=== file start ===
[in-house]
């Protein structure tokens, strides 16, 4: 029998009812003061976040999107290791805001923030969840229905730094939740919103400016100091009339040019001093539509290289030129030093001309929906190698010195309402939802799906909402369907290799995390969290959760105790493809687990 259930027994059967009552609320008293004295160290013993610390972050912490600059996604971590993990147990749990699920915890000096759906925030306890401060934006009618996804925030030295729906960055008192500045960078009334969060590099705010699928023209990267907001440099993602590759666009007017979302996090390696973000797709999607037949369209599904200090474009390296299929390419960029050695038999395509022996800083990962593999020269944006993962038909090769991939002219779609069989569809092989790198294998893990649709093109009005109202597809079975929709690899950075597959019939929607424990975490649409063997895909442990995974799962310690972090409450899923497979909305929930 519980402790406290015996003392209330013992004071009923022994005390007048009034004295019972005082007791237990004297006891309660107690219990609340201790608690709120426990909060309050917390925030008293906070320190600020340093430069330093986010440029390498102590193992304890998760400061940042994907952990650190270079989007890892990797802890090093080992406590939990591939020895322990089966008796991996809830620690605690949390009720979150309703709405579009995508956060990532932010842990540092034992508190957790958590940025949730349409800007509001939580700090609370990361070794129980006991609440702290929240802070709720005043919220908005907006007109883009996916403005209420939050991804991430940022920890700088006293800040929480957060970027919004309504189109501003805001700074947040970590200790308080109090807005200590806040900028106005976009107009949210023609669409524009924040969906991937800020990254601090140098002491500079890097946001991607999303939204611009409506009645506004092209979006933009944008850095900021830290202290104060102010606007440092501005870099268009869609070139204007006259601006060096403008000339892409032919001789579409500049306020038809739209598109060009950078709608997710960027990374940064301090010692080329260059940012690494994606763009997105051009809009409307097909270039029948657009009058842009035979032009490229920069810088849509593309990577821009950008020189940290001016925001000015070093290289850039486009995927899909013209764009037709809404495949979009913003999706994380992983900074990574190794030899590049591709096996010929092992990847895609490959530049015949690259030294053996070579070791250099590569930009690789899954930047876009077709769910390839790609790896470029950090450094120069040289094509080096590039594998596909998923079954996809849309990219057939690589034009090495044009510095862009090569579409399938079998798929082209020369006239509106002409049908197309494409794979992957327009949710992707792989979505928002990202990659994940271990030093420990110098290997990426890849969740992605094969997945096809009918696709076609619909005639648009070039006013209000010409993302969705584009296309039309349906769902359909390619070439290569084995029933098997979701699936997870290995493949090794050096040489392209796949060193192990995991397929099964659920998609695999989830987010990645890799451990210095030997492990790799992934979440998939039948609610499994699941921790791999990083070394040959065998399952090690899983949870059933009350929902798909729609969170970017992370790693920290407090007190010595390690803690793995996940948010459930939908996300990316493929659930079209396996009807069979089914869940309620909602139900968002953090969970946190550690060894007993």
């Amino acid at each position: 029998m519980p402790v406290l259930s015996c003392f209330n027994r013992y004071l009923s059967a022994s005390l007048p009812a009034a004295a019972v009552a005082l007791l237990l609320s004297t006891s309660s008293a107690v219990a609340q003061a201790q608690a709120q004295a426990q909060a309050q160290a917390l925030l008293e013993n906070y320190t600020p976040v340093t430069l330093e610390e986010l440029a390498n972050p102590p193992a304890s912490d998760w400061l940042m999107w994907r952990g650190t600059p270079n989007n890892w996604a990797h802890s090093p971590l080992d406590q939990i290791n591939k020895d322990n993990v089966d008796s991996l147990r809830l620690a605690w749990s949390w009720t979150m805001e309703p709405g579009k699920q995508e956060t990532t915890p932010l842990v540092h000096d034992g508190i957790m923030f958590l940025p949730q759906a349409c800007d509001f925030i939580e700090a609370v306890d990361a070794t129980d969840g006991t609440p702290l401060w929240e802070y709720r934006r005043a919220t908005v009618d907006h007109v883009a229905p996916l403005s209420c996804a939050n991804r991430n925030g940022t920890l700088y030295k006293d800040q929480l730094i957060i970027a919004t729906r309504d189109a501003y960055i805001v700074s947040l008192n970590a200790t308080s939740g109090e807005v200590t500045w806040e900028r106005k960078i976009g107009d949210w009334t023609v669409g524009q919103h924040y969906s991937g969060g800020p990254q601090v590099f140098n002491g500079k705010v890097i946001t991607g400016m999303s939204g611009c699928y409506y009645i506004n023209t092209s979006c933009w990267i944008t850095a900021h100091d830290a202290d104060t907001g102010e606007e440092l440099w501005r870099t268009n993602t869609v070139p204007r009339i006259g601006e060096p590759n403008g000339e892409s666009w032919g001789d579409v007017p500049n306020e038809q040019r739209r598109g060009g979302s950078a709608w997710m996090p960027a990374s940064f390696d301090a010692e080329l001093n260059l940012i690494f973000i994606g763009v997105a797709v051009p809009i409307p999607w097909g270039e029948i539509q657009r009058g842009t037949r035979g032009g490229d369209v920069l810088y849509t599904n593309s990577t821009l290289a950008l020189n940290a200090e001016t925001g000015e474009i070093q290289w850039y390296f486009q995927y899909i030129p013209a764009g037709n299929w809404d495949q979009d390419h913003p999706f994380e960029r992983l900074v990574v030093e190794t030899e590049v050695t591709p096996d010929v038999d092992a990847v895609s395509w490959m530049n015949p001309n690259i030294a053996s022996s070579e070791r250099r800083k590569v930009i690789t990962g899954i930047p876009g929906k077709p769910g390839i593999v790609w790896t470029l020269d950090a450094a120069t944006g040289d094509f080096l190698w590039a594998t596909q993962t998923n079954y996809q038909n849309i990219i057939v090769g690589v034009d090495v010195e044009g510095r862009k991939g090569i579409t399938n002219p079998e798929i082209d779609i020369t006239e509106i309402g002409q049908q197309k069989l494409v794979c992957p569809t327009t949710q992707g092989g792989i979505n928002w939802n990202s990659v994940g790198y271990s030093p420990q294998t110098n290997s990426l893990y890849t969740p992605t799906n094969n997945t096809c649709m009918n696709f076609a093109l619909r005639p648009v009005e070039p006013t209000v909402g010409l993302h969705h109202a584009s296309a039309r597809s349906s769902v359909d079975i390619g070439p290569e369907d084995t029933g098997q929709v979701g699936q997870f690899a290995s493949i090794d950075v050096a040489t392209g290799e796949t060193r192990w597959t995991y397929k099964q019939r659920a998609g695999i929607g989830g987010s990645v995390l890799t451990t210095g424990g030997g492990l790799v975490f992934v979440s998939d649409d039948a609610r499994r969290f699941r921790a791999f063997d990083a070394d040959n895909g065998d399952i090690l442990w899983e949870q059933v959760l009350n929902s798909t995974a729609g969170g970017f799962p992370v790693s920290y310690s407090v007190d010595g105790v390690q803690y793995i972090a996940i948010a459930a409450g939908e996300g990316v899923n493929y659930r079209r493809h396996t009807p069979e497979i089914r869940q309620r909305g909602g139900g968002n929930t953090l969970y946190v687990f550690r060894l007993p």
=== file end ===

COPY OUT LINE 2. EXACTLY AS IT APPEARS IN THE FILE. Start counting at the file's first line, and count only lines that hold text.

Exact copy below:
């Protein structure tokens, strides 16, 4: 029998009812003061976040999107290791805001923030969840229905730094939740919103400016100091009339040019001093539509290289030129030093001309929906190698010195309402939802799906909402369907290799995390969290959760105790493809687990 259930027994059967009552609320008293004295160290013993610390972050912490600059996604971590993990147990749990699920915890000096759906925030306890401060934006009618996804925030030295729906960055008192500045960078009334969060590099705010699928023209990267907001440099993602590759666009007017979302996090390696973000797709999607037949369209599904200090474009390296299929390419960029050695038999395509022996800083990962593999020269944006993962038909090769991939002219779609069989569809092989790198294998893990649709093109009005109202597809079975929709690899950075597959019939929607424990975490649409063997895909442990995974799962310690972090409450899923497979909305929930 519980402790406290015996003392209330013992004071009923022994005390007048009034004295019972005082007791237990004297006891309660107690219990609340201790608690709120426990909060309050917390925030008293906070320190600020340093430069330093986010440029390498102590193992304890998760400061940042994907952990650190270079989007890892990797802890090093080992406590939990591939020895322990089966008796991996809830620690605690949390009720979150309703709405579009995508956060990532932010842990540092034992508190957790958590940025949730349409800007509001939580700090609370990361070794129980006991609440702290929240802070709720005043919220908005907006007109883009996916403005209420939050991804991430940022920890700088006293800040929480957060970027919004309504189109501003805001700074947040970590200790308080109090807005200590806040900028106005976009107009949210023609669409524009924040969906991937800020990254601090140098002491500079890097946001991607999303939204611009409506009645506004092209979006933009944008850095900021830290202290104060102010606007440092501005870099268009869609070139204007006259601006060096403008000339892409032919001789579409500049306020038809739209598109060009950078709608997710960027990374940064301090010692080329260059940012690494994606763009997105051009809009409307097909270039029948657009009058842009035979032009490229920069810088849509593309990577821009950008020189940290001016925001000015070093290289850039486009995927899909013209764009037709809404495949979009913003999706994380992983900074990574190794030899590049591709096996010929092992990847895609490959530049015949690259030294053996070579070791250099590569930009690789899954930047876009077709769910390839790609790896470029950090450094120069040289094509080096590039594998596909998923079954996809849309990219057939690589034009090495044009510095862009090569579409399938079998798929082209020369006239509106002409049908197309494409794979992957327009949710992707792989979505928002990202990659994940271990030093420990110098290997990426890849969740992605094969997945096809009918696709076609619909005639648009070039006013209000010409993302969705584009296309039309349906769902359909390619070439290569084995029933098997979701699936997870290995493949090794050096040489392209796949060193192990995991397929099964659920998609695999989830987010990645890799451990210095030997492990790799992934979440998939039948609610499994699941921790791999990083070394040959065998399952090690899983949870059933009350929902798909729609969170970017992370790693920290407090007190010595390690803690793995996940948010459930939908996300990316493929659930079209396996009807069979089914869940309620909602139900968002953090969970946190550690060894007993």